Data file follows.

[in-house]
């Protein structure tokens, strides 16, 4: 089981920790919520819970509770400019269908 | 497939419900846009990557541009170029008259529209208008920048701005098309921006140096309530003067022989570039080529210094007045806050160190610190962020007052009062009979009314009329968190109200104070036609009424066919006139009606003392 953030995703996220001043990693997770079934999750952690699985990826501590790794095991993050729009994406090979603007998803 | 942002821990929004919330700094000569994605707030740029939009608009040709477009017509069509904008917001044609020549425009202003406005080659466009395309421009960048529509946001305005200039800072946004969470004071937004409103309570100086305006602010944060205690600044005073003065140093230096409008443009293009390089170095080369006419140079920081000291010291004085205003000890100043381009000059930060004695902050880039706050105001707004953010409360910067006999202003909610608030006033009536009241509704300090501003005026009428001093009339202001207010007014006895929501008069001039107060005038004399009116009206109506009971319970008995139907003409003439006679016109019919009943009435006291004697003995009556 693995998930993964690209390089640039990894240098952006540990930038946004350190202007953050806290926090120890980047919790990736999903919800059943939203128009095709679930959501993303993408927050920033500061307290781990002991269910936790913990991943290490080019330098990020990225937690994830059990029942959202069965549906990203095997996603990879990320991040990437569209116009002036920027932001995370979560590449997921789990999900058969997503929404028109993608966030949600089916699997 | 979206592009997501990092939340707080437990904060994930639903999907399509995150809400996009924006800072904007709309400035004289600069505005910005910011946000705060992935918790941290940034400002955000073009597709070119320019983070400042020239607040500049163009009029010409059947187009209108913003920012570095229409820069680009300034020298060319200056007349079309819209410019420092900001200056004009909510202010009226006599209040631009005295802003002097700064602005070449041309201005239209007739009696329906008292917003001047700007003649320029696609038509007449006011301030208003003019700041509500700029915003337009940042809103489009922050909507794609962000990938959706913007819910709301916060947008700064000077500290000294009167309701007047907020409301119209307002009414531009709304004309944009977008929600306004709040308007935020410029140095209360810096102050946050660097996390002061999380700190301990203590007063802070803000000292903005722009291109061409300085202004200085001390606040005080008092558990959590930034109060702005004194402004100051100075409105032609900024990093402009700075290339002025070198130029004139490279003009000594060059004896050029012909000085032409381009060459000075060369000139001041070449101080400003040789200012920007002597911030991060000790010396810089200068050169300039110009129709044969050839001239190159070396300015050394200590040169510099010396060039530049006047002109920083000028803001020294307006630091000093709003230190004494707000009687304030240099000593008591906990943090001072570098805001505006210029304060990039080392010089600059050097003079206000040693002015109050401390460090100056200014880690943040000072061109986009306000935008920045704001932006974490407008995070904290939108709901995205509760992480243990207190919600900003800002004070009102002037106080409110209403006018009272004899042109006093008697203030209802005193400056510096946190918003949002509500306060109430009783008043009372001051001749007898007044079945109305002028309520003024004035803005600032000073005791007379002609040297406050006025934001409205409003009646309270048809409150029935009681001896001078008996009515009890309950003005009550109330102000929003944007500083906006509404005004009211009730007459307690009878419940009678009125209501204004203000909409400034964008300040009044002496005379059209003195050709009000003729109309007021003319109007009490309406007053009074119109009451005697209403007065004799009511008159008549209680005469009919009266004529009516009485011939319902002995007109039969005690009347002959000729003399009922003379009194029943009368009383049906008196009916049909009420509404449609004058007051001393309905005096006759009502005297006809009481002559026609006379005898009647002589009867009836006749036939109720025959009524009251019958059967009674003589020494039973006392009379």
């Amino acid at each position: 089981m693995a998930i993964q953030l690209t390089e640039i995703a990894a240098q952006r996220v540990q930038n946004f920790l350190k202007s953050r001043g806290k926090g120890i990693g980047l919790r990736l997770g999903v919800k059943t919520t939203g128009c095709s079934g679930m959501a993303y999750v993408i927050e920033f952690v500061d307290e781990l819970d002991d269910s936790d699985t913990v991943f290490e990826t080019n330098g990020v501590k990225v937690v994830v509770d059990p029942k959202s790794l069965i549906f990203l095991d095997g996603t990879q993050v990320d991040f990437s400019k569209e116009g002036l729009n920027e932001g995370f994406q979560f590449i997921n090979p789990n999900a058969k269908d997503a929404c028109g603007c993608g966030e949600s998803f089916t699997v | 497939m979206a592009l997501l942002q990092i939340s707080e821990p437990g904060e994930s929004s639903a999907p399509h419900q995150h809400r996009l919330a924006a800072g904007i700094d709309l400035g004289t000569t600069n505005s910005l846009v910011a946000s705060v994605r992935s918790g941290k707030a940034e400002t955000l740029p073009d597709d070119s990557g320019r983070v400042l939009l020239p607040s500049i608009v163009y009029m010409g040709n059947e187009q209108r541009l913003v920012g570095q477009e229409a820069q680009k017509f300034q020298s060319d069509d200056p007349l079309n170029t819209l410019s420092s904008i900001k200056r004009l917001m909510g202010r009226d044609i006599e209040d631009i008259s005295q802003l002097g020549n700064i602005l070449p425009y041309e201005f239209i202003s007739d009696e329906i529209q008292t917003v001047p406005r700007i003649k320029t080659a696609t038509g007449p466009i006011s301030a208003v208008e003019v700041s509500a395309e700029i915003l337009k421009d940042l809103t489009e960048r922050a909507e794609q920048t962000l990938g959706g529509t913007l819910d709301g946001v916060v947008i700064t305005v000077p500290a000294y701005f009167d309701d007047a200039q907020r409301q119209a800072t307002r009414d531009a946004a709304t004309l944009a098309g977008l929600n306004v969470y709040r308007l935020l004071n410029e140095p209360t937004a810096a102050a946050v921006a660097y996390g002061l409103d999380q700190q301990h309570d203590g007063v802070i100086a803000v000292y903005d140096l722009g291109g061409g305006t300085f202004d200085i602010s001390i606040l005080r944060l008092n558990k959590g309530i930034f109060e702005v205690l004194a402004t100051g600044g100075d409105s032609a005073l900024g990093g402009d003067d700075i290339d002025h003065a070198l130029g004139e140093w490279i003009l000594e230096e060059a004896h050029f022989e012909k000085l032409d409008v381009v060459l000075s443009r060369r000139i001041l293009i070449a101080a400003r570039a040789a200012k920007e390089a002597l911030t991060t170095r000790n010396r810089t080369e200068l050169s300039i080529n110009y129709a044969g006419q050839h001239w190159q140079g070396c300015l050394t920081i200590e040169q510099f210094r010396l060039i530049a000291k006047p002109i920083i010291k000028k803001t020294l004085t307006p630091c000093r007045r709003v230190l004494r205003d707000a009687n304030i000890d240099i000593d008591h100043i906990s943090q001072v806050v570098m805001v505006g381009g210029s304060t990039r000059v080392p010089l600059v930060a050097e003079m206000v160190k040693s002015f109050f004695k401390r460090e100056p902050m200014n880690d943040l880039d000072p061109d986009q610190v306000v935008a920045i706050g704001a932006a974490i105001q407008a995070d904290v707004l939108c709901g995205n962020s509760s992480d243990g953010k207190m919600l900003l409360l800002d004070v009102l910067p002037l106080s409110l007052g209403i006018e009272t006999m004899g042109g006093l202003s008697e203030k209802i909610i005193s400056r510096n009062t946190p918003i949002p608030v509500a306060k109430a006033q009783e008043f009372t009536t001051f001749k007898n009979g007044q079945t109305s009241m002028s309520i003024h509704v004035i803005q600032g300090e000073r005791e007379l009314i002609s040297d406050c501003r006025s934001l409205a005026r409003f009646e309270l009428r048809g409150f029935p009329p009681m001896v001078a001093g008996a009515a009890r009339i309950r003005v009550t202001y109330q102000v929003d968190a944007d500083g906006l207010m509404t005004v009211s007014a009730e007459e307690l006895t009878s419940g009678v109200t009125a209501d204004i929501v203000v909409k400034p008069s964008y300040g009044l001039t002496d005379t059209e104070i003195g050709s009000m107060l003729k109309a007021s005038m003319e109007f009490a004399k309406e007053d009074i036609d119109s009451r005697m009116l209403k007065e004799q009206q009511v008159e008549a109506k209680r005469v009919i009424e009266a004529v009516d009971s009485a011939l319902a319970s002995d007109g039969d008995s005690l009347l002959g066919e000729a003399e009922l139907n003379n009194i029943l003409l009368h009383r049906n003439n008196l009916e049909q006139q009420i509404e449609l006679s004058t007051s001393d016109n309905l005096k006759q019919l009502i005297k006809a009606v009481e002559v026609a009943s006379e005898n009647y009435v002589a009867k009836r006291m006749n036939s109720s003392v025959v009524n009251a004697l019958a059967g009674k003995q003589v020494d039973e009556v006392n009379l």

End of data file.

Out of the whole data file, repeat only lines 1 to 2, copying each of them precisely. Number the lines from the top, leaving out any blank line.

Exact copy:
[in-house]
């Protein structure tokens, strides 16, 4: 089981920790919520819970509770400019269908 | 497939419900846009990557541009170029008259529209208008920048701005098309921006140096309530003067022989570039080529210094007045806050160190610190962020007052009062009979009314009329968190109200104070036609009424066919006139009606003392 953030995703996220001043990693997770079934999750952690699985990826501590790794095991993050729009994406090979603007998803 | 942002821990929004919330700094000569994605707030740029939009608009040709477009017509069509904008917001044609020549425009202003406005080659466009395309421009960048529509946001305005200039800072946004969470004071937004409103309570100086305006602010944060205690600044005073003065140093230096409008443009293009390089170095080369006419140079920081000291010291004085205003000890100043381009000059930060004695902050880039706050105001707004953010409360910067006999202003909610608030006033009536009241509704300090501003005026009428001093009339202001207010007014006895929501008069001039107060005038004399009116009206109506009971319970008995139907003409003439006679016109019919009943009435006291004697003995009556 693995998930993964690209390089640039990894240098952006540990930038946004350190202007953050806290926090120890980047919790990736999903919800059943939203128009095709679930959501993303993408927050920033500061307290781990002991269910936790913990991943290490080019330098990020990225937690994830059990029942959202069965549906990203095997996603990879990320991040990437569209116009002036920027932001995370979560590449997921789990999900058969997503929404028109993608966030949600089916699997 | 979206592009997501990092939340707080437990904060994930639903999907399509995150809400996009924006800072904007709309400035004289600069505005910005910011946000705060992935918790941290940034400002955000073009597709070119320019983070400042020239607040500049163009009029010409059947187009209108913003920012570095229409820069680009300034020298060319200056007349079309819209410019420092900001200056004009909510202010009226006599209040631009005295802003002097700064602005070449041309201005239209007739009696329906008292917003001047700007003649320029696609038509007449006011301030208003003019700041509500700029915003337009940042809103489009922050909507794609962000990938959706913007819910709301916060947008700064000077500290000294009167309701007047907020409301119209307002009414531009709304004309944009977008929600306004709040308007935020410029140095209360810096102050946050660097996390002061999380700190301990203590007063802070803000000292903005722009291109061409300085202004200085001390606040005080008092558990959590930034109060702005004194402004100051100075409105032609900024990093402009700075290339002025070198130029004139490279003009000594060059004896050029012909000085032409381009060459000075060369000139001041070449101080400003040789200012920007002597911030991060000790010396810089200068050169300039110009129709044969050839001239190159070396300015050394200590040169510099010396060039530049006047002109920083000028803001020294307006630091000093709003230190004494707000009687304030240099000593008591906990943090001072570098805001505006210029304060990039080392010089600059050097003079206000040693002015109050401390460090100056200014880690943040000072061109986009306000935008920045704001932006974490407008995070904290939108709901995205509760992480243990207190919600900003800002004070009102002037106080409110209403006018009272004899042109006093008697203030209802005193400056510096946190918003949002509500306060109430009783008043009372001051001749007898007044079945109305002028309520003024004035803005600032000073005791007379002609040297406050006025934001409205409003009646309270048809409150029935009681001896001078008996009515009890309950003005009550109330102000929003944007500083906006509404005004009211009730007459307690009878419940009678009125209501204004203000909409400034964008300040009044002496005379059209003195050709009000003729109309007021003319109007009490309406007053009074119109009451005697209403007065004799009511008159008549209680005469009919009266004529009516009485011939319902002995007109039969005690009347002959000729003399009922003379009194029943009368009383049906008196009916049909009420509404449609004058007051001393309905005096006759009502005297006809009481002559026609006379005898009647002589009867009836006749036939109720025959009524009251019958059967009674003589020494039973006392009379």